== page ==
One of my earliest opera-related memories is of me putting a recording of The Magic Flute on the stereo and regularly skipping through the spoken parts. In my defence, I was a kid and didn’t know a single word of German; I just enjoyed the music and attempted to make sense of the little information I had. However sacrilegious that may sound, it also carried a great creative potential: not knowing the plot, I could make up a fairly vast amount of scenarios. It is on this very process that Italian writer Italo Calvino based his reconstruction of the unfinished Singspiel Zaide, refusing to force a univocal interpretation on Mozart’s few manuscript fragments. While staying true to the work’s turquerie-oriented inspiration, Calvino chose to highlight the ambiguities of its incomplete narration by creating several possible storylines to substitute for Johann Andreas Schachtner’s lost libretto: the writer imagined three different and just-as-valid narrative frames for Zaide and Gomatz’s illicit love affair and made them coexist, escaping any temptation to pick a definitive one as three separate plots unfold. There are no certainties, just hypotheses; and the pre-existing music numbers assume different meanings depending on how the Narrator (a spoken role) introduces them, presenting them differently each time. The ending itself is open: in the mosaic of fiction, any piece may originate a new picture.

Juan Francisco Gatell (Gomatz) and Chen Reiss (Zaide) © Yasuko Kageyama
Juan Francisco Gatell (Gomatz) and Chen Reiss (Zaide)
© Yasuko Kageyama

Calvino’s intention to craft a metatheatrical work that is perpetually in progress was made evident by Graham Vick’s new staging for Rome's Teatro dell'Opera. Curtains were left open before the beginning as to unveil the mechanisms of fiction: the stage itself was made into a construction site where characters appeared dressed à la turca (costumes by Italo Grassi) and acted according to the Narrator’s orders. While this may seem a little old-hat, Vick captured the fable-like texture of Calvino’s writing and succeeded in not getting tangled-up in the complex timeline. The libretto’s recursive structure is certainly a challenge to directors, but Vick managed to come up with solutions that could easily fit in any of the possible scenarios. Grassi’s scenery provided some beautiful visual effects: Zaide sang her second act aria “Trostlos schluchzet Philomele” in the midst of a backlit bath scene, during which maids wrapped a veil around her body while a golden waterfall flowed in the background. Such beauty may have collided with what we guess is the actual setting of the aria (a prison), yet it effectively matched the music’s melancholic mood.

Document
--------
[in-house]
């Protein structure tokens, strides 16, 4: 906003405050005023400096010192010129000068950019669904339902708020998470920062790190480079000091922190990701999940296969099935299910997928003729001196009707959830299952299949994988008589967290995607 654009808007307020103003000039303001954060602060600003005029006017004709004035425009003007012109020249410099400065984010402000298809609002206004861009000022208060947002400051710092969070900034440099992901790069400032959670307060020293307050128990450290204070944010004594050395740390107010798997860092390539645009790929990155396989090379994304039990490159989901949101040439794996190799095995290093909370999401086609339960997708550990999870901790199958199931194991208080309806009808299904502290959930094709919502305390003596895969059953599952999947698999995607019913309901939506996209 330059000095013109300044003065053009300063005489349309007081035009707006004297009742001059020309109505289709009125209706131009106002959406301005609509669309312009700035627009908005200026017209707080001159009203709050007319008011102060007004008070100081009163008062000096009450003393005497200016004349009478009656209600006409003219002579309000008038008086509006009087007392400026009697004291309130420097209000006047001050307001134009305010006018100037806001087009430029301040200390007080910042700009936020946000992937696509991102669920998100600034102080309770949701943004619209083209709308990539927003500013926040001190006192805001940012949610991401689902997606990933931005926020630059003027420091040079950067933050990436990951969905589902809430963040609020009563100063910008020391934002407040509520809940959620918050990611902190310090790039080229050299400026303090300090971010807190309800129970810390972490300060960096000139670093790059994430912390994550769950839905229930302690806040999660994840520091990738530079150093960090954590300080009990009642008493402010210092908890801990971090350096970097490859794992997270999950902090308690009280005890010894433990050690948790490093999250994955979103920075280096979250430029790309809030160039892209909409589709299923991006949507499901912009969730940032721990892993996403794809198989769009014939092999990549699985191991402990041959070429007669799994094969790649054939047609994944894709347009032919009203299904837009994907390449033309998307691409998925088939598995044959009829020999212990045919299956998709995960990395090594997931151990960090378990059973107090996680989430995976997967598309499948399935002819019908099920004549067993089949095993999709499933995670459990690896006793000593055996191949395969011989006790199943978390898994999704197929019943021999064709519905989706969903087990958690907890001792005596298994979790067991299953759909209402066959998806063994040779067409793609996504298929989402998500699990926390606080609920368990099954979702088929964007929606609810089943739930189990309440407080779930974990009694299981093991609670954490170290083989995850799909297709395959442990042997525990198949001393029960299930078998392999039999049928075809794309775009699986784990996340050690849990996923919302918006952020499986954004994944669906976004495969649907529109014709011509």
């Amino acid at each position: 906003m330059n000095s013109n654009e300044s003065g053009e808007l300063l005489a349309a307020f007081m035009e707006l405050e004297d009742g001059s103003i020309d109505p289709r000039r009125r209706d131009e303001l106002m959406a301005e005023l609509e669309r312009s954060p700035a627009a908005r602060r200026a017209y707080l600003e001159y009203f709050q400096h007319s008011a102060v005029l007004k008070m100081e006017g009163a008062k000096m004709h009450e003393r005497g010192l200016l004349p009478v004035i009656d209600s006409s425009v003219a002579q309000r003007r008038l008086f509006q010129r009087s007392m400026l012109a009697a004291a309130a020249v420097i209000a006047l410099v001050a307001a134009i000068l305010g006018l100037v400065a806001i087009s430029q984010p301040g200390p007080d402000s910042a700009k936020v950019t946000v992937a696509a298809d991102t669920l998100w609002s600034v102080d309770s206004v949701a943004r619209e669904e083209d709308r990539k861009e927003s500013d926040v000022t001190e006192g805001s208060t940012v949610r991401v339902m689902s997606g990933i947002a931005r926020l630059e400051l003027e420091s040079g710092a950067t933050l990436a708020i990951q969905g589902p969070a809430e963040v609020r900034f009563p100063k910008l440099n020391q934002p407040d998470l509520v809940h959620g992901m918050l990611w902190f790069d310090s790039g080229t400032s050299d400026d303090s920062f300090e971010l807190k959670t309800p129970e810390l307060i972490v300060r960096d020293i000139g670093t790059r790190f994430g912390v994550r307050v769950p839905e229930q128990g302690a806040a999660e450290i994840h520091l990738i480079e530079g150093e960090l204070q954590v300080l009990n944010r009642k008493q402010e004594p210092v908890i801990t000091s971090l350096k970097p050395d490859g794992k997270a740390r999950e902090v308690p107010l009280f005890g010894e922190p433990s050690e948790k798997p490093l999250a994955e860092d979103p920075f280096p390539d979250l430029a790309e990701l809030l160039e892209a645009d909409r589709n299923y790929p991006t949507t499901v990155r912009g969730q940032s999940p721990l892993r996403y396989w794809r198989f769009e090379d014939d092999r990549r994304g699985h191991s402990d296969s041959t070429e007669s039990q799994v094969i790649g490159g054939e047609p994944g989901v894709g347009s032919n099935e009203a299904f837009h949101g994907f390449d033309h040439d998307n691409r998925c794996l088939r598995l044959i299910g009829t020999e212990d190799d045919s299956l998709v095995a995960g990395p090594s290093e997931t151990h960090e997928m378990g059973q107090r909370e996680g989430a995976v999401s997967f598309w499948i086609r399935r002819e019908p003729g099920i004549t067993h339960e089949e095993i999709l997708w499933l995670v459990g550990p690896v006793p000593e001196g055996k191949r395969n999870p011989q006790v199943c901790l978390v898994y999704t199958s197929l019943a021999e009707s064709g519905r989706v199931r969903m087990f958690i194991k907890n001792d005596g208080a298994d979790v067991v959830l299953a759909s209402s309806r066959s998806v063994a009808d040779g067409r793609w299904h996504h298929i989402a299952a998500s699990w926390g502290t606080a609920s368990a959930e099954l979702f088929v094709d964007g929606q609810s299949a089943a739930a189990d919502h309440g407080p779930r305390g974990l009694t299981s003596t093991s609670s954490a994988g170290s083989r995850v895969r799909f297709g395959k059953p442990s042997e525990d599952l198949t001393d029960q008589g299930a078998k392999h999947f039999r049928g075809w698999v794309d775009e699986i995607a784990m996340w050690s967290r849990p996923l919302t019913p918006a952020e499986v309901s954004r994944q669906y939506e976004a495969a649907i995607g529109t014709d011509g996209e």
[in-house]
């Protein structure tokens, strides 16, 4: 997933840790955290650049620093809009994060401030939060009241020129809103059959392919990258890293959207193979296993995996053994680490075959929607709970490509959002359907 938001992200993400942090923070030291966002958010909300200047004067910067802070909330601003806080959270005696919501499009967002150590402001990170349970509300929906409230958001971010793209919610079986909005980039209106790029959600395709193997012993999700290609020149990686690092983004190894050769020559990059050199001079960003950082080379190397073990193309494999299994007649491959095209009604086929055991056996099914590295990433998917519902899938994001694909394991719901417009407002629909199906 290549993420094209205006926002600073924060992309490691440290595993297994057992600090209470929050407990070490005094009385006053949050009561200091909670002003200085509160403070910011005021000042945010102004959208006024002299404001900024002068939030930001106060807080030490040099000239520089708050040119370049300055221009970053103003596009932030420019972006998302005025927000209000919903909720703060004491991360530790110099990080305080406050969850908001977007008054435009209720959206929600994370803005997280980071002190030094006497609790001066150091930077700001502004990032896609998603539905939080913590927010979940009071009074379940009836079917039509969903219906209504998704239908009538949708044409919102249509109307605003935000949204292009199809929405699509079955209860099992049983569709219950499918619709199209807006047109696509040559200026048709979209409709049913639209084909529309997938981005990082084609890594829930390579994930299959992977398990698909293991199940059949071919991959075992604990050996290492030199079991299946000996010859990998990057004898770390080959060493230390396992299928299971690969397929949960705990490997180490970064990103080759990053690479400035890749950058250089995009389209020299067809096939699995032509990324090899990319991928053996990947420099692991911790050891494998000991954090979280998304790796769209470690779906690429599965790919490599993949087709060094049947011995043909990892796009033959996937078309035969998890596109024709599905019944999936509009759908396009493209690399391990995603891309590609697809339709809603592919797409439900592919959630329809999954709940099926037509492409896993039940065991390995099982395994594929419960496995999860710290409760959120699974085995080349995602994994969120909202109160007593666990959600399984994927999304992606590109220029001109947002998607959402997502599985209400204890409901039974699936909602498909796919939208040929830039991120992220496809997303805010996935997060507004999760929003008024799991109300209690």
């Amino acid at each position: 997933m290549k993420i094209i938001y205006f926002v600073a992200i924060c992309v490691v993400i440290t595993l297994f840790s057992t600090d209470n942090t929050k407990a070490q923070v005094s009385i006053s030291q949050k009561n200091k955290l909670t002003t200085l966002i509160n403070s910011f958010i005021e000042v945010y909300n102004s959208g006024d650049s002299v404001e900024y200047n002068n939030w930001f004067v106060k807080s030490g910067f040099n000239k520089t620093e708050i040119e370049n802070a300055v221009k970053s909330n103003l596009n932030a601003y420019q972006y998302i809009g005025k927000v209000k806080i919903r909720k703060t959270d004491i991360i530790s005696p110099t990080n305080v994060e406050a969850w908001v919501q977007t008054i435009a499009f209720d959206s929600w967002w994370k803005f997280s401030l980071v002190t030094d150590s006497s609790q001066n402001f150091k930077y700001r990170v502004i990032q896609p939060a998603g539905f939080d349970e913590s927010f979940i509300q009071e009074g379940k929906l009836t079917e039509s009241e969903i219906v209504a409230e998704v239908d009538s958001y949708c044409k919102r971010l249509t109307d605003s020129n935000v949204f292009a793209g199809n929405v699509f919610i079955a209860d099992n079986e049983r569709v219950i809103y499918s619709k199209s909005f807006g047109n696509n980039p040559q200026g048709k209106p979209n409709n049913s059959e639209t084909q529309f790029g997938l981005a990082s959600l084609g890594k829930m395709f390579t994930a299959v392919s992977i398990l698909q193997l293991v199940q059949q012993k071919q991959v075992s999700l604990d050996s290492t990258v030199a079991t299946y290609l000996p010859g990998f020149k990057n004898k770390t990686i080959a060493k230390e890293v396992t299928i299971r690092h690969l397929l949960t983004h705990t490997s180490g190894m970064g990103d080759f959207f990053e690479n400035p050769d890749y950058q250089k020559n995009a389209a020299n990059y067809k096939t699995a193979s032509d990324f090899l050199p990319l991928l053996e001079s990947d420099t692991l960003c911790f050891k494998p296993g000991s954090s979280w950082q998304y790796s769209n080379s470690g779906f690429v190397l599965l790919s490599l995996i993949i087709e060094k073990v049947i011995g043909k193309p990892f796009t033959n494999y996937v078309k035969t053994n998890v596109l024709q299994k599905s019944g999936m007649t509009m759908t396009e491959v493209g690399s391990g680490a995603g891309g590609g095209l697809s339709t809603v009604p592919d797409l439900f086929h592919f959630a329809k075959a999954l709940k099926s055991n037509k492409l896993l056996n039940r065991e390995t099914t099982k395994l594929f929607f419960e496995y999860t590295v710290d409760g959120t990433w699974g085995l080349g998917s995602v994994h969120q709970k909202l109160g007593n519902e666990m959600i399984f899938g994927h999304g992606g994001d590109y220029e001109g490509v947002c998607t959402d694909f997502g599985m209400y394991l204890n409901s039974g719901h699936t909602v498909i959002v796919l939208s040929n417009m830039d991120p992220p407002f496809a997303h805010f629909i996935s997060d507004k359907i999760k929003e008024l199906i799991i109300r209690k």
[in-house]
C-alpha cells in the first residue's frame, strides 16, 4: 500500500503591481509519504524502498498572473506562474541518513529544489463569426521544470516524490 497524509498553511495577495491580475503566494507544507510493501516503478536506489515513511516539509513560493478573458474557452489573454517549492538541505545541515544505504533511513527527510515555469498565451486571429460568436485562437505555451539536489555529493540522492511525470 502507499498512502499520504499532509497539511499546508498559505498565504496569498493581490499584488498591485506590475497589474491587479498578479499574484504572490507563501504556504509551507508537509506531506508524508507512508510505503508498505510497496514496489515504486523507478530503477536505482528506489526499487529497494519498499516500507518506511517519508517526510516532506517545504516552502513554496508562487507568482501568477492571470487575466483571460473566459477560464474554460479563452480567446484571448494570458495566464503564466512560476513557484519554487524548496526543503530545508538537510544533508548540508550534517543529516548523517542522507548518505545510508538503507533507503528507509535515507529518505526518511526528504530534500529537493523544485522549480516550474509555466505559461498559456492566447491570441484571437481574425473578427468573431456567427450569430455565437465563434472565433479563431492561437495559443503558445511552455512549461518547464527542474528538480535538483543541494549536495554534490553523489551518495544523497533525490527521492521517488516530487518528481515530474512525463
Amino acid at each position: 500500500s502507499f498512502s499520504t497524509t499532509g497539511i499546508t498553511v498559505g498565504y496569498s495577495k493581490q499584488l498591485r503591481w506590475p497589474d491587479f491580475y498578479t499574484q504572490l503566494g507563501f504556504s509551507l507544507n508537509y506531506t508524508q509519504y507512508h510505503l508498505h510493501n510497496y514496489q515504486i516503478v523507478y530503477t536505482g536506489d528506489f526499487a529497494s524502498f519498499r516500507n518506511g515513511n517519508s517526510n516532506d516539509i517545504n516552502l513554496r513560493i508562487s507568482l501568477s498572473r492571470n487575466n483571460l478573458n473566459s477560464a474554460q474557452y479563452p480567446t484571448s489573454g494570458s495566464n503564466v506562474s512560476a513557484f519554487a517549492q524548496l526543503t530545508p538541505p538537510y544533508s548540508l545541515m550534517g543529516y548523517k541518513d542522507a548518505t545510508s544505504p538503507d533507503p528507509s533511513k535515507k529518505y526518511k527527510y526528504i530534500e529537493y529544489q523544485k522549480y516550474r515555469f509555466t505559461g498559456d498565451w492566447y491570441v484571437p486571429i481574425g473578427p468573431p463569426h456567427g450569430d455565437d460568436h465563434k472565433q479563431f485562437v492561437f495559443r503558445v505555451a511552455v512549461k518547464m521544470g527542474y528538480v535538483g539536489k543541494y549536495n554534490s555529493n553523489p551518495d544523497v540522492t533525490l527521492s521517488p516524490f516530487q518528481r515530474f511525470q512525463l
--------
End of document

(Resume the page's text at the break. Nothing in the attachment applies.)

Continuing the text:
Paul Nilon (Soliman), Chen Reiss (Zaide) and Juan Francisco Gatell (Gomatz) © Yasuko Kageyama
Paul Nilon (Soliman), Chen Reiss (Zaide) and Juan Francisco Gatell (Gomatz)
© Yasuko Kageyama

As is evident, it would be partial and misleading to judge (and review) any musical performance of Calvino’s Zaide according to usual operatic standards: its large spoken sections in prose go far beyond the limits and conventions of a Singspiel, to the point that it is reasonable to wonder whether this is an opera at all. Arias, duets and trios rather become the objects of the writer’s mainly literary research, which sidelines both the necessity of a definitive plot and the relevance of Mozart’s music. Nevertheless the performances were praiseworthy. Albeit somewhat unsteady in her first aria, Chen Reiss imbued the role of Zaide with both tenderness and strength. Her voice grew firmer throughout the evening, building up to the aforementioned second act aria which Reiss sang with precise and composed gentleness. Markus Werba portrayed a distinguished Allazim. His solid and resolute baritone gave good value to the aria “Ihr Mächtigen seht ungerührt”, whose message of clemency and enlightened despotism was presumably meant to encapsulate the moral of Mozart and Schachtner’s original story. Juan Francisco Gatell gave an enjoyable performance as Gomatz, his pleasant tenor not standing out as much as his almost hectic physical skills (Vick made him sing his aria “Herr und Freund” while climbing up and down a garbage tube). Paul Nilon was a rather unconvincing Soliman, not nearly as intimidating or fierce as the role would suggest. The cast was rounded out by Remo Girone’s Narrator, whose compelling, vivid performance wasn’t undermined by a few memory lapses: the actor’s ability to stay true to Calvino’s unique writing voice and distinct narrative pace was truly remarkable.

Paul Nilon (Soliman) © Yasuko Kageyama
Paul Nilon (Soliman)
© Yasuko Kageyama

After a rather laconic first act, the second half of the work gave Daniele Gatti the opportunity to display his ideas about the score. Gatti certainly isn’t known as a Mozartian conductor, but he did lead the orchestra with thorough attention to timbral effects and made sure the affetti suggested by each aria were carefully conveyed. The overall result is a sound that’s variegated and distinctive at once, which partially makes up for the score’s lack of dramatic direction.

****1